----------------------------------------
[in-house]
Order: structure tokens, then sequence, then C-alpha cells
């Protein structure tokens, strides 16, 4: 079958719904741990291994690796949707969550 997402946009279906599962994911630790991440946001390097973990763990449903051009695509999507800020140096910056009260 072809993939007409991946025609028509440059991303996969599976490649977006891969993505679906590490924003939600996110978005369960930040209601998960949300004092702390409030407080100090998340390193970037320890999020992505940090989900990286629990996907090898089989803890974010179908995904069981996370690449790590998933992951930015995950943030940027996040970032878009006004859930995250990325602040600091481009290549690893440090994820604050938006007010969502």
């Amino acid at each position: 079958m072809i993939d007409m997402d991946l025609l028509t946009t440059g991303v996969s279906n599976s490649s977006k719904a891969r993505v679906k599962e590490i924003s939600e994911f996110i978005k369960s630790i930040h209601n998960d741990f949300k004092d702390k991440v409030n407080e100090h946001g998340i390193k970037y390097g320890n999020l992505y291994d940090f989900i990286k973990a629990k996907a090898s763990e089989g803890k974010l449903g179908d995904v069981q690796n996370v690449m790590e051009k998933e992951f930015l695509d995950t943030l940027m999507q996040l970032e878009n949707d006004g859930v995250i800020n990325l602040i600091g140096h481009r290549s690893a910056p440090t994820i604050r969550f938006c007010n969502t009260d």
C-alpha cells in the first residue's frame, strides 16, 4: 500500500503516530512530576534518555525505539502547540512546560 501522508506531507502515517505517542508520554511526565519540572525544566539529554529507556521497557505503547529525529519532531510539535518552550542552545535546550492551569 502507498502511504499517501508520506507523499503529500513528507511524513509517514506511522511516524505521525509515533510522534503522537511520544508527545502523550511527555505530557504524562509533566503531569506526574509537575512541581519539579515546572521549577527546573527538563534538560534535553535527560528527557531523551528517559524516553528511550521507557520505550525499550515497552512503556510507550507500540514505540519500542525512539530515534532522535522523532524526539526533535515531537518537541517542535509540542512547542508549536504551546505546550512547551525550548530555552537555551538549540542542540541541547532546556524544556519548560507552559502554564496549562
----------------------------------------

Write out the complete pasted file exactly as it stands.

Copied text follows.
[in-house]
Order: structure tokens, then sequence, then C-alpha cells
């Protein structure tokens, strides 16, 4: 079958719904741990291994690796949707969550 997402946009279906599962994911630790991440946001390097973990763990449903051009695509999507800020140096910056009260 072809993939007409991946025609028509440059991303996969599976490649977006891969993505679906590490924003939600996110978005369960930040209601998960949300004092702390409030407080100090998340390193970037320890999020992505940090989900990286629990996907090898089989803890974010179908995904069981996370690449790590998933992951930015995950943030940027996040970032878009006004859930995250990325602040600091481009290549690893440090994820604050938006007010969502």
């Amino acid at each position: 079958m072809i993939d007409m997402d991946l025609l028509t946009t440059g991303v996969s279906n599976s490649s977006k719904a891969r993505v679906k599962e590490i924003s939600e994911f996110i978005k369960s630790i930040h209601n998960d741990f949300k004092d702390k991440v409030n407080e100090h946001g998340i390193k970037y390097g320890n999020l992505y291994d940090f989900i990286k973990a629990k996907a090898s763990e089989g803890k974010l449903g179908d995904v069981q690796n996370v690449m790590e051009k998933e992951f930015l695509d995950t943030l940027m999507q996040l970032e878009n949707d006004g859930v995250i800020n990325l602040i600091g140096h481009r290549s690893a910056p440090t994820i604050r969550f938006c007010n969502t009260d």
C-alpha cells in the first residue's frame, strides 16, 4: 500500500503516530512530576534518555525505539502547540512546560 501522508506531507502515517505517542508520554511526565519540572525544566539529554529507556521497557505503547529525529519532531510539535518552550542552545535546550492551569 502507498502511504499517501508520506507523499503529500513528507511524513509517514506511522511516524505521525509515533510522534503522537511520544508527545502523550511527555505530557504524562509533566503531569506526574509537575512541581519539579515546572521549577527546573527538563534538560534535553535527560528527557531523551528517559524516553528511550521507557520505550525499550515497552512503556510507550507500540514505540519500542525512539530515534532522535522523532524526539526533535515531537518537541517542535509540542512547542508549536504551546505546550512547551525550548530555552537555551538549540542542540541541547532546556524544556519548560507552559502554564496549562